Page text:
When humans collaborate with each other, they often make decisions by observing others and considering the consequences that their actions may have on the entire team, instead of greedily doing what is best for just themselves. We would like our AI agents to effectively collaborate in a similar way by capturing a model of their partners. In this work, we propose and analyze a decentralized Multi-Armed Bandit (MAB) problem with coupled rewards as an abstraction of more general multi-agent collaboration. We demonstrate that na\"ive extensions of single-agent optimal MAB algorithms fail when applied for decentralized bandit teams. Instead, we propose a Partner-Aware strategy for joint sequential decision-making that extends the well-known single-agent Upper Confidence Bound algorithm. We analytically show that our proposed strategy achieves logarithmic regret, and provide extensive experiments involving human-AI and human-robot collaboration to validate our theoretical findings. Our results show that the proposed partner-aware strategy outperforms other known methods, and our human subject studies suggest humans prefer to collaborate with AI agents implementing our partner-aware strategy.


The Who in Explainable AI: How AI Background Shapes Perceptions of AI Explanations

arXiv.org Artificial Intelligence

Explainability of AI systems is critical for users to take informed actions and hold systems accountable. While "opening the opaque box" is important, understanding who opens the box can govern if the Human-AI interaction is effective. In this paper, we conduct a mixed-methods study of how two different groups of whos--people with and without a background in AI--perceive different types of AI explanations. These groups were chosen to look at how disparities in AI backgrounds can exacerbate the creator-consumer gap. We quantitatively share what the perceptions are along five dimensions: confidence, intelligence, understandability, second chance, and friendliness. Qualitatively, we highlight how the AI background influences each group's interpretations and elucidate why the differences might exist through the lenses of appropriation and cognitive heuristics. We find that (1) both groups had unwarranted faith in numbers, to different extents and for different reasons, (2) each group found explanatory values in different explanations that went beyond the usage we designed them for, and (3) each group had different requirements of what counts as humanlike explanations. Using our findings, we discuss potential negative consequences such as harmful manipulation of user trust and propose design interventions to mitigate them. By bringing conscious awareness to how and why AI backgrounds shape perceptions of potential creators and consumers in XAI, our work takes a formative step in advancing a pluralistic Human-centered Explainable AI discourse.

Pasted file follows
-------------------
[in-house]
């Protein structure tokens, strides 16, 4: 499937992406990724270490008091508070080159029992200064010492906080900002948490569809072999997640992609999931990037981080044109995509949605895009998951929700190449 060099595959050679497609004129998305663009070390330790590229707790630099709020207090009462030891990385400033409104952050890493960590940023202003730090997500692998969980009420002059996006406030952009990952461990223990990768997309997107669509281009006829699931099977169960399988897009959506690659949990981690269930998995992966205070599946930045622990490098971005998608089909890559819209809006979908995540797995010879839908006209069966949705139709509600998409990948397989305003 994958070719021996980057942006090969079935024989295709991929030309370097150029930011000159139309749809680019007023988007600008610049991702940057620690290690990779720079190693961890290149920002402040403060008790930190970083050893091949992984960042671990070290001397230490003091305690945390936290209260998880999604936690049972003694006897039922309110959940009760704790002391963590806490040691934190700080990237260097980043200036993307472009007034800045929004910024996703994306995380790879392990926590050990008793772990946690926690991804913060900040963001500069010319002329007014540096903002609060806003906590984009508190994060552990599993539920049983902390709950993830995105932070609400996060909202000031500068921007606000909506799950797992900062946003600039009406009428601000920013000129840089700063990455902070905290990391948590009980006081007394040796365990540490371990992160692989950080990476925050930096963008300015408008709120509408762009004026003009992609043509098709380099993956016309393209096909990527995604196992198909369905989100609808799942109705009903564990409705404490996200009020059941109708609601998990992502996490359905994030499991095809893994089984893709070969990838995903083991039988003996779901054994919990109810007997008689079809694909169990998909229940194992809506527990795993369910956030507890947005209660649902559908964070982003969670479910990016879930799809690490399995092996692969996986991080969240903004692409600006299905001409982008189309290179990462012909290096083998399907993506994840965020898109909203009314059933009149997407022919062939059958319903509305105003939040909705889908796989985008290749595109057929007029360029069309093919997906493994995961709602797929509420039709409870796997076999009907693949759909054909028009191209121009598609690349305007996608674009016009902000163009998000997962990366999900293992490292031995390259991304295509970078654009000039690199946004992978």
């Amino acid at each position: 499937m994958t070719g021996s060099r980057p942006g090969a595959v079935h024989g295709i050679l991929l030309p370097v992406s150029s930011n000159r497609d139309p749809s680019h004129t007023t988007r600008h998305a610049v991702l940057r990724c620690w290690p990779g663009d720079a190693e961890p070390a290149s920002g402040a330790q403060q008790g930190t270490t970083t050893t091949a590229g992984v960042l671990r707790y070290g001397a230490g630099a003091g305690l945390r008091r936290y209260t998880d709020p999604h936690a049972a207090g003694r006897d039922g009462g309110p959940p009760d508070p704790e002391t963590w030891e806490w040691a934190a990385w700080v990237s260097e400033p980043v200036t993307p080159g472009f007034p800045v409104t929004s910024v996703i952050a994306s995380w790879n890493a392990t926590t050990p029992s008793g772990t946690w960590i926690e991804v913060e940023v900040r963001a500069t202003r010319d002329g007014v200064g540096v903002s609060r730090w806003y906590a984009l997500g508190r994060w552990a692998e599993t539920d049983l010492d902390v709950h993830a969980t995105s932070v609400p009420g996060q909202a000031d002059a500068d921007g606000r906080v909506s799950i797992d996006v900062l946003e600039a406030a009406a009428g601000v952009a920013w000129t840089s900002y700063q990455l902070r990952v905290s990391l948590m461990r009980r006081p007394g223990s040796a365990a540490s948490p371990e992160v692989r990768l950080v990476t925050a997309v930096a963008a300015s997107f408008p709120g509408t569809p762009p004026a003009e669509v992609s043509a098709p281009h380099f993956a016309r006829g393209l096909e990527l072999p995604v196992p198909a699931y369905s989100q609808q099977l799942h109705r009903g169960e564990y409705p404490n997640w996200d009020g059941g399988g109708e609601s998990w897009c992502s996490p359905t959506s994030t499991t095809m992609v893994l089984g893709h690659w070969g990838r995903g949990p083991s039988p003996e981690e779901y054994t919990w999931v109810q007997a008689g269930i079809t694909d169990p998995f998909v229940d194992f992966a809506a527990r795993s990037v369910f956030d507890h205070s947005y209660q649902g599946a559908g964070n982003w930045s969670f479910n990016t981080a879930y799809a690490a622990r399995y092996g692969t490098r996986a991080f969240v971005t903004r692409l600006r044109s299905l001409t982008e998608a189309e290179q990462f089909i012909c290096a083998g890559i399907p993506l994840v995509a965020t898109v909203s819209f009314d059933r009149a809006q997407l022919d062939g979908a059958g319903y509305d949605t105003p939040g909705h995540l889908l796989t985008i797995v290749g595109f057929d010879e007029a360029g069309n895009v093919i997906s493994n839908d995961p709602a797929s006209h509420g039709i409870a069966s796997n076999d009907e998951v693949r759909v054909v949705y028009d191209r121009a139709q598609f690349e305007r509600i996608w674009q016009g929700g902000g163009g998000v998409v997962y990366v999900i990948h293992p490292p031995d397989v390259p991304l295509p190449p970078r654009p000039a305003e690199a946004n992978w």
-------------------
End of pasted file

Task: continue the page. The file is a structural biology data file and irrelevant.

Robo-assisted surgery has no clear advantage over normal ones: Researchers

ZDNet

There are no clear advantages to using robots during surgery, according to researchers from the University of Texas. In a study, the researchers reviewed 50 published randomised controlled trials comprising more than 4,800 patients to assess the quality of evidence and outcomes for robot-assisted open surgery compared with laparoscopy, open surgery, or both. From reviewing those studies, the researchers found a majority of the findings demonstrated there were no clear advantages gained from performing robot-assisted surgeries when looking at intraoperative complications, conversion rates to open surgery, and long-term outcomes despite robot-assisted surgeries often coming with "extreme costs". The initial cost of the most prevalent robotic platform is $1.5 million, the researchers said, which does not account for additional costs such as upkeep or training people to use the robots. In addition to the big cost, the researchers said robot-assisted surgeries usually took longer to complete despite there being no obvious differences in the results compared with standard surgeries.


Smart Healthcare in the Age of AI: Recent Advances, Challenges, and Future Prospects

arXiv.org Artificial Intelligence

The significant increase in the number of individuals with chronic ailments (including the elderly and disabled) has dictated an urgent need for an innovative model for healthcare systems. The evolved model will be more personalized and less reliant on traditional brick-and-mortar healthcare institutions such as hospitals, nursing homes, and long-term healthcare centers. The smart healthcare system is a topic of recently growing interest and has become increasingly required due to major developments in modern technologies, especially in artificial intelligence (AI) and machine learning (ML). This paper is aimed to discuss the current state-of-the-art smart healthcare systems highlighting major areas like wearable and smartphone devices for health monitoring, machine learning for disease diagnosis, and the assistive frameworks, including social robots developed for the ambient assisted living environment. Additionally, the paper demonstrates software integration architectures that are very significant to create smart healthcare systems, integrating seamlessly the benefit of data analytics and other tools of AI. The explained developed systems focus on several facets: the contribution of each developed framework, the detailed working procedure, the performance as outcomes, and the comparative merits and limitations. The current research challenges with potential future directions are addressed to highlight the drawbacks of existing systems and the possible methods to introduce novel frameworks, respectively. This review aims at providing comprehensive insights into the recent developments of smart healthcare systems to equip experts to contribute to the field.